A better plan to avoid unintentionally disinheriting their children is for Jim and Sara to have only their ‘convenience assets’ such as home, vehicles, checking and small savings account in joint name. In the event of Jim’s death, those convenience assets would be immediately available, enabling Sara to carry on her lifestyle – uninterrupted through a transition period. The more significant assets – the business, brokerage and larger savings accounts should be in single names – controlled by their wills. The contractual assets – life insurance, IRA’s and 401k should name a testamentary trust created by the will as a beneficiary. The trust would provide income and principal as needed to Sara for life with the remainder pouring out to the children equally (at appropriate ages) at Sara’s death.

Also, a trust is imperative if Jim wants his business to continue running as a family operating concern, managed by a special business advisor appointed by the trust (perhaps until one of the children want to become involved). Or, if the business is to be sold, the trustee or advisor a can professionally manage the sale, increasing the probabilities of achieving a maximum selling price and smooth transition to the new owner.

Jim and Sara may also be uncomfortable leaving a lump sum inheritance to their children (or one particular child) for any reason. A trust can be a dynamic resolution to family challenges such as physical or mental disability, financial irresponsibility, or simply a concern that receiving significant assets might be a disincentive for the children pursuing their own career dreams. A living or inter-vivos trust (as opposed to a testamentary trust created by the will) could also be employed to own the life insurance policies to completely avoid estate tax on the policy proceeds and save on probate costs (on assets placed in the trust). Bottom line – a trust, however created can be an important, stabilizing estate planning tool, providing maximum control and flexibility over asset distribution to intended heirs.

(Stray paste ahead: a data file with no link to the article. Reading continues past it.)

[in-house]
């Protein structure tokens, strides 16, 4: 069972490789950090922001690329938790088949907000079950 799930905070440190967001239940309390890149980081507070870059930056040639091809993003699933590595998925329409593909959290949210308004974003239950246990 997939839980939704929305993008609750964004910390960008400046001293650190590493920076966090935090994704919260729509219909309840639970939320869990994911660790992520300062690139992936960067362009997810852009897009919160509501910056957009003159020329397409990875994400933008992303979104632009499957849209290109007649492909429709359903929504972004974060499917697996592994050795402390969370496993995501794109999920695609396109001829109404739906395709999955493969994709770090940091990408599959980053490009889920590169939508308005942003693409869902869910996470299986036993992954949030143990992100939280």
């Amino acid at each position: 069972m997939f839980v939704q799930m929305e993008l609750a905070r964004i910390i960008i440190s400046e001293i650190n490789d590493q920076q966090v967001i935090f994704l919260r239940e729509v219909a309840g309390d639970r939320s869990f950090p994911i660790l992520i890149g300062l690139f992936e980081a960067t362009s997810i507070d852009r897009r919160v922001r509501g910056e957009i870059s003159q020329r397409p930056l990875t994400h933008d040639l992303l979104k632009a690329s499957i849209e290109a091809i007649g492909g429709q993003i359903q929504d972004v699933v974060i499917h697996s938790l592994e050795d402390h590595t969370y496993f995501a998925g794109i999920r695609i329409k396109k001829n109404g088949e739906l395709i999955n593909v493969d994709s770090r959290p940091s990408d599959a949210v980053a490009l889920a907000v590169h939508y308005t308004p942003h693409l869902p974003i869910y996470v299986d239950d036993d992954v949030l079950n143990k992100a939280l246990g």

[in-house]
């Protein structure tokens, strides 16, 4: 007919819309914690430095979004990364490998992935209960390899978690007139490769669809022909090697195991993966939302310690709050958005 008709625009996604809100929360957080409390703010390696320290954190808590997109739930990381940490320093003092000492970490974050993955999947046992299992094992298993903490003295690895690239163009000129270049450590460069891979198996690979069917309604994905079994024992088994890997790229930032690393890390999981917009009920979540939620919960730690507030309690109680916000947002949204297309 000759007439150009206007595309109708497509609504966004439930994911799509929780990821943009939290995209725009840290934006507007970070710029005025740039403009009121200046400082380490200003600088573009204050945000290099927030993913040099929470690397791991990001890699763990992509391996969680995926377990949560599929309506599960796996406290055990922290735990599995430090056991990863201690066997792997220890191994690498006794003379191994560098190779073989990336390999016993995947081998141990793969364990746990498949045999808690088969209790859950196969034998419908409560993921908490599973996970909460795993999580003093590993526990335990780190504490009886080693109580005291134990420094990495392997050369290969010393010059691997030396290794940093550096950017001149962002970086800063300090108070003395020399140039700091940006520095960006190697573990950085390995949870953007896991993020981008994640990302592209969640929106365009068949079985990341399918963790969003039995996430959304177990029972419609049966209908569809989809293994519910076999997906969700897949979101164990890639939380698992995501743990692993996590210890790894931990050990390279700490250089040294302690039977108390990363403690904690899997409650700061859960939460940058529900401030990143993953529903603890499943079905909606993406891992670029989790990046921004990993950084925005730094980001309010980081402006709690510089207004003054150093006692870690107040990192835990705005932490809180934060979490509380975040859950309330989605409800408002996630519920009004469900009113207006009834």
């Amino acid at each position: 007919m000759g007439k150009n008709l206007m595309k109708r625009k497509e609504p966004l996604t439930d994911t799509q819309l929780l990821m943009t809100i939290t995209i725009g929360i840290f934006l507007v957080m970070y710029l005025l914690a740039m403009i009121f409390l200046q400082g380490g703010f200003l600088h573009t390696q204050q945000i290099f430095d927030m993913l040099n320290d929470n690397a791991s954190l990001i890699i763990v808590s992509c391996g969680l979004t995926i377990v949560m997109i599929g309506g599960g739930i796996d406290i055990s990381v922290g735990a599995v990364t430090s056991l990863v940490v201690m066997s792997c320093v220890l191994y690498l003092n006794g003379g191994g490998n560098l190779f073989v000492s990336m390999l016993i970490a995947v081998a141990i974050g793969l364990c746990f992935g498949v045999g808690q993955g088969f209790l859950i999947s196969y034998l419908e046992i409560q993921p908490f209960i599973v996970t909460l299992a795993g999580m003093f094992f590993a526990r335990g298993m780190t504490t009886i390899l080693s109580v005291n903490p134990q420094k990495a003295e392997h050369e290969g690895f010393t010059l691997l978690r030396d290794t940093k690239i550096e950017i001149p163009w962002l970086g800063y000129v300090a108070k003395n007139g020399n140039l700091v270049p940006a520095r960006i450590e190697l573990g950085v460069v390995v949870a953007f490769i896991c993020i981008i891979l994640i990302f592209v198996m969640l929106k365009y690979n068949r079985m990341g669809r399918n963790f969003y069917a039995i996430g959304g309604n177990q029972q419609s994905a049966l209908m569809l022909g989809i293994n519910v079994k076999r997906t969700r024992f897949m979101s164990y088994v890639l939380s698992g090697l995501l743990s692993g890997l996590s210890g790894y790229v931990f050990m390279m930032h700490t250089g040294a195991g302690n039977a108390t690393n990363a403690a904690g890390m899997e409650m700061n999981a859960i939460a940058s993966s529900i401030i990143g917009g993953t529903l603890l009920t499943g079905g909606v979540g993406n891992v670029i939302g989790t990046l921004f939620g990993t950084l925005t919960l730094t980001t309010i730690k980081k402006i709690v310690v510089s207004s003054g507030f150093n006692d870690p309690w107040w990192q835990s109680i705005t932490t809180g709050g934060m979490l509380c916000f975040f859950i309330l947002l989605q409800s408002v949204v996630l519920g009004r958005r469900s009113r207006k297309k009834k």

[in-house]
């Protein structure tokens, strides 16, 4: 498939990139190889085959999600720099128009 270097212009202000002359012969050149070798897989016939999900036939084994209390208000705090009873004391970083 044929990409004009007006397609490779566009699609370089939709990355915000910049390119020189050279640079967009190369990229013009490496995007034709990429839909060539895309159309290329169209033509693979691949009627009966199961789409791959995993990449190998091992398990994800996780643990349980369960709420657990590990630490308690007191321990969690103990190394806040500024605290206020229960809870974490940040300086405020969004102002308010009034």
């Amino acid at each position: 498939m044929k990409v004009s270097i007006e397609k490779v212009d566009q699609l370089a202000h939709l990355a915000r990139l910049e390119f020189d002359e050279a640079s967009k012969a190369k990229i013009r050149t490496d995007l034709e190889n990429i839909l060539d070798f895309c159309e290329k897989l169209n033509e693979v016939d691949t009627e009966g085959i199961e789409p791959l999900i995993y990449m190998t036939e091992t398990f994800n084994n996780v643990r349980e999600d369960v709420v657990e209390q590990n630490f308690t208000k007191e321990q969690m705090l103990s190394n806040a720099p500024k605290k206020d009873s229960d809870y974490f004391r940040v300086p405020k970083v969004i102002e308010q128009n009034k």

Avoiding overuse of jointly held assets and establishing a trust (under will or during life) enables ultimate flexibility in providing for both spouse and children. It’s important to initiate the estate planning conversation with clients. Clients entrust their financial wellbeing to their advisors and estate planning is a critical part of achieving overall financial health. Start the conversation by asking about joint property and if your client has an up to date will. If they have a will, ask them if the attorney who prepared their wills did some additional estate planning. If they do not have a will – refer them to a respected estate planning attorney with an offer of assistance and plan review. State laws differ widely so it’s essential that a qualified estate planning attorney be involved in the planning process. A Tennessee situs trust (either testamentary or living) provides ultimate asset protection, possible tax savings and administrative flexibility.